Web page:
Biothiol imbalances in biological samples are associated with different kinds of disease, such as cardiovascular disease, neurodegenerative disease, cancer, kidney dysfunction, and diabetes mellitus1. Based on these biochemical findings, there is a growing interest in identifying biomarkers for diseases in which thiols are involved. For example, HCys is considered as a biomarker in the cardiovascular disease7, and the disease of cystinuria can also be characterized by excessive urinary excretion of Cys8.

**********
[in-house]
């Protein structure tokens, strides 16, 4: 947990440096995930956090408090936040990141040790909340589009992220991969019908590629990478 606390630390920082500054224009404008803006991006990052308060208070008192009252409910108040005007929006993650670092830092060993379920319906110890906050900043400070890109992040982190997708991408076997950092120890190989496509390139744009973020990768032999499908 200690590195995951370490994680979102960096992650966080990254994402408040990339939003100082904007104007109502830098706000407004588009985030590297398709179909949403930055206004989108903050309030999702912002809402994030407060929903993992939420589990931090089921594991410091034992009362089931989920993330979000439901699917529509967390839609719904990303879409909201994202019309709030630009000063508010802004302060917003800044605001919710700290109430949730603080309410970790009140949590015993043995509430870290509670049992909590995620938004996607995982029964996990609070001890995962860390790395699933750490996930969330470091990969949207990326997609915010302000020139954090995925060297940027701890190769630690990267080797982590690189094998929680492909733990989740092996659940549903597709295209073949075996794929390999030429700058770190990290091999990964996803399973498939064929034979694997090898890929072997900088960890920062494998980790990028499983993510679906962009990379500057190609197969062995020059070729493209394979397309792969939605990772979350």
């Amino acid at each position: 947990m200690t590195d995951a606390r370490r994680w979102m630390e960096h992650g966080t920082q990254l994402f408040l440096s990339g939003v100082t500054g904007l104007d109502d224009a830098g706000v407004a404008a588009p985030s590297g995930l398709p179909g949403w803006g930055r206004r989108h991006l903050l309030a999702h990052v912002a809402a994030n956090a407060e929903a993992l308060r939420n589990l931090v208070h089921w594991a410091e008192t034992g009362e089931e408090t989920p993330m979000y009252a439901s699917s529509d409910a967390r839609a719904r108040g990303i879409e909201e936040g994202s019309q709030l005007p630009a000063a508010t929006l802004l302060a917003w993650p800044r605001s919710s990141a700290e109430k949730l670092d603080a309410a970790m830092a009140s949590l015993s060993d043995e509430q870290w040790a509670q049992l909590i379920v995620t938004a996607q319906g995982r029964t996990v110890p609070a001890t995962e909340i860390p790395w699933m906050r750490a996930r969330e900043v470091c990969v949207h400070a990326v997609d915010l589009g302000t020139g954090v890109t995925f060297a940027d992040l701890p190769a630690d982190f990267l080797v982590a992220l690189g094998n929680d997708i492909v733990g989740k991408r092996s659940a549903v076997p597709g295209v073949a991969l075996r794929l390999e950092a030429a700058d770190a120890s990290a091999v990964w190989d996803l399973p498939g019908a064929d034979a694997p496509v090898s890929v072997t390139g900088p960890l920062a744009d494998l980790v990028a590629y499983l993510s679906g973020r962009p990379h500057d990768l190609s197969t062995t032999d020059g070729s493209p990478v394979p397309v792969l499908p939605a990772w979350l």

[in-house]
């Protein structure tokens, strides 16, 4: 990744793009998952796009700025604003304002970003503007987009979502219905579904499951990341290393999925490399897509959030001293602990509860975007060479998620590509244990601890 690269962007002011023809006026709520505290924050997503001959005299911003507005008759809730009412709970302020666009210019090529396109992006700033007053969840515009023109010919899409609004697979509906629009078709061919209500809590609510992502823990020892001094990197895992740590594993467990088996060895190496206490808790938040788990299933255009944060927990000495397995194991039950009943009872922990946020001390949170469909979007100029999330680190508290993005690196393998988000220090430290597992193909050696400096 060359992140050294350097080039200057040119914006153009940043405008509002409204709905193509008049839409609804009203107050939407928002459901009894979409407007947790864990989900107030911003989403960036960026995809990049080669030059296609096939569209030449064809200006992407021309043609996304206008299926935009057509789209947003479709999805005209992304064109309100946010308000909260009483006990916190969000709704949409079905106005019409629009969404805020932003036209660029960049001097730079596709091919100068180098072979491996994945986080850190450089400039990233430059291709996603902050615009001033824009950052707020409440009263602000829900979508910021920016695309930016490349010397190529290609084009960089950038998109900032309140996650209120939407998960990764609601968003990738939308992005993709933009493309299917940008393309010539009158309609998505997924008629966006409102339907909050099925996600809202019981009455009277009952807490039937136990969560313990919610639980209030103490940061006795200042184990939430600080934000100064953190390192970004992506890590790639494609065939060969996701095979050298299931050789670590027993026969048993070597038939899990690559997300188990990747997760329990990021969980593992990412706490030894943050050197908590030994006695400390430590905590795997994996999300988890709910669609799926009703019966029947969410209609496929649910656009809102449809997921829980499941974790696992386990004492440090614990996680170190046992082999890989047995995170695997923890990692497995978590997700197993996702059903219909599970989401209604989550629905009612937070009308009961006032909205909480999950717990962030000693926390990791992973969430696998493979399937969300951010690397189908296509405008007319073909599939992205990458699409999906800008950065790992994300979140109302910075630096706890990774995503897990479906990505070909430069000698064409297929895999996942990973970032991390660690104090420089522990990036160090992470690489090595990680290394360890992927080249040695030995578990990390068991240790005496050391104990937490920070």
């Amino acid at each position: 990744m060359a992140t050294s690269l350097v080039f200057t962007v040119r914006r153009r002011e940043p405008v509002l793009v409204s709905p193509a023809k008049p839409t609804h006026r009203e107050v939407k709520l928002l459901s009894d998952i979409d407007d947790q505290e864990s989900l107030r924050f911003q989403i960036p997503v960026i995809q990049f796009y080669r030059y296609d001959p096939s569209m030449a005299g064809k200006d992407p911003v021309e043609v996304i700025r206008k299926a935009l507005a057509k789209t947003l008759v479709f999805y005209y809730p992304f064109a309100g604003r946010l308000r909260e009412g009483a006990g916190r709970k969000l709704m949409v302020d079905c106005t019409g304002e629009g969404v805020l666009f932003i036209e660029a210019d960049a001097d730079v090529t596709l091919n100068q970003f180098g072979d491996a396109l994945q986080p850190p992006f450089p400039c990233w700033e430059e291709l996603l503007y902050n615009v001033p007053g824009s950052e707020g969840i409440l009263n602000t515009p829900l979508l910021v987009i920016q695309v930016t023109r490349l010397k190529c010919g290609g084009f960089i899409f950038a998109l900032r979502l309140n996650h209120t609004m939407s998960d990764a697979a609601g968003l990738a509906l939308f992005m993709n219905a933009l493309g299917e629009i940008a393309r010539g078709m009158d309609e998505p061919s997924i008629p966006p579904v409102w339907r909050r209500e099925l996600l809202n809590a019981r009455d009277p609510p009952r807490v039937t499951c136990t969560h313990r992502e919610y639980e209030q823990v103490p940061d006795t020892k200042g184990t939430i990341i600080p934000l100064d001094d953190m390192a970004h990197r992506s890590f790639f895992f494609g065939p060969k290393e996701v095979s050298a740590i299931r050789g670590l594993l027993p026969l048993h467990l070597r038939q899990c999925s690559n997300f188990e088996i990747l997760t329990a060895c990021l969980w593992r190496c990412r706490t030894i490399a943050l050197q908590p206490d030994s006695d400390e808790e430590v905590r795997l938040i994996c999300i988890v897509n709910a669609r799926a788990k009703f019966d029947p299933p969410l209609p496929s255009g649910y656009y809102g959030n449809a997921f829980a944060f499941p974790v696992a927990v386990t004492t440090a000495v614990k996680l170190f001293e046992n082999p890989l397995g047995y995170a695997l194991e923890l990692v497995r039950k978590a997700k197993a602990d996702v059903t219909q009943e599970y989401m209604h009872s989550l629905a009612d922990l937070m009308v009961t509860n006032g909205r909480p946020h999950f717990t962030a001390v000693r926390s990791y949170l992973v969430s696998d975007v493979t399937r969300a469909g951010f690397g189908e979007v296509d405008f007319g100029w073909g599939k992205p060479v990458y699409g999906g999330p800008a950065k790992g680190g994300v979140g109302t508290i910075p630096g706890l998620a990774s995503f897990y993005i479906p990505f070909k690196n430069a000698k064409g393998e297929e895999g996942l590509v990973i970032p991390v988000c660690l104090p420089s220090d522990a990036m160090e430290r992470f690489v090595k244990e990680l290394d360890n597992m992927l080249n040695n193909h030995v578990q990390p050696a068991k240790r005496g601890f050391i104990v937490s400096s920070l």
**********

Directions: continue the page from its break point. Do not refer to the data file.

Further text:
Here, we developed a novel method for the comprehensive analysis of thiols in 5 types of cancer urine. In this method, the IL-DPI-LC-MS was firstly applied for non-targeted profiling of thiols in 5 cancer urines. The DPI method can significantly improve the identification accuracy by generating two individual ion chromatograms corresponding to BQB and BQB-d7 labeled urines. Using this strategy, 103 thiol candidates were discovered in all the cancer urines and 6 thiol candidates in urines were confirmed as Cys, HCys, Nac, γ-GluCys, GSH and pantetheine by standards. In these identified thiol compounds, pantetheine has been firstly discovered in human urine, which extends the diversity of the thiol metabolites present in human urine. The pantetheine is considered as an intermediate in the production of coenzyme A in mammalian liver by preparation and purification of enzymes in vitro35. However, through comparative genomics, pantetheine was not found in coenzyme A biosynthesis pathway in the body36. However, it is unclear whether the pantetheine detected in urine is the metabolic product of 4'-phosphopantetheine, dephosphocoenzyme A, or coenzyme A, all of which have pantetheine structure moiety and are considered as cofactors in coenzyme A biosynthesis by the body, or an intermediate in other biological pathway. Thus, it is essential to investigate this compound in human cell extracts to elucidate its existence and biological pathway in our future work.